Each document and directory can have a lock. The lock can be used as part of an application's update strategy. MarkLogic Server provides the flexibility for client to set up a policy of how to use the locks that suitable for client environment. For example, if only one user is allowed to update the specific database objects, you can set the lock to be "exclusive." In contrast, if you have multiple users updating the same database object, you can set the lock to be "shared."

Unlike transaction locks, document and directory locks are persistent in the database and are consequently searchable.   

Temporal Document Locks

A temporal collection contain bi-temporal or uni-temporal documents. Each version of a temporal document can be locked in the same way as a regular, non-temporal document.

Cache and Cache Partition Locks

If a thread attempts to make a change to database cache, it needs to acquire a write lock for the relevant cache and cache partition. This cache or cache partition write lock is serializes write access, which keep date in the relevant cache or cache partition thread-safe. While cache and cache partition locks are short-lived, be aware that in the case of a single cache partition, all of the threads needing to access that would need to serialize through a single cache partition write lock. For multiple cache partitions, multiple write locks can be acquired with one lock per partition - which allows multiple threads to make concurrent cache partition updates.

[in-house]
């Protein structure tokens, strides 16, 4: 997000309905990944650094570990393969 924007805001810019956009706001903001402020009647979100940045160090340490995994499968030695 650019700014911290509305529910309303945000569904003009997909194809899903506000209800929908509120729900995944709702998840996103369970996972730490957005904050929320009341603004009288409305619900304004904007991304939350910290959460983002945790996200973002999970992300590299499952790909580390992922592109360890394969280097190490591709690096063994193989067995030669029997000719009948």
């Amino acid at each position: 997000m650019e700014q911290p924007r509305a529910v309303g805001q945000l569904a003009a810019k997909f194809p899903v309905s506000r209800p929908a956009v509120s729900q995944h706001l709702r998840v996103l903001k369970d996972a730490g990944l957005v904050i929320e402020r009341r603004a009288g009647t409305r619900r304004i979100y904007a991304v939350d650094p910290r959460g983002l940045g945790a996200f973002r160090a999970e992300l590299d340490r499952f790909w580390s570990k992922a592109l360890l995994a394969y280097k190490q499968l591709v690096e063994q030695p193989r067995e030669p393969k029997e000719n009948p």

References and Additional Reading:

1) Understanding Transactions in MarkLogic Server

2) Cache Partitions

3) Document and Directory Locks

4) Understanding Locking in MarkLogic Server Using Examples

5) Understanding XDMP-DEADLOCK

6) Understanding the Lock Trace Diagnostic Trace Event

7) How MarkLogic Server Supports ACID Transactions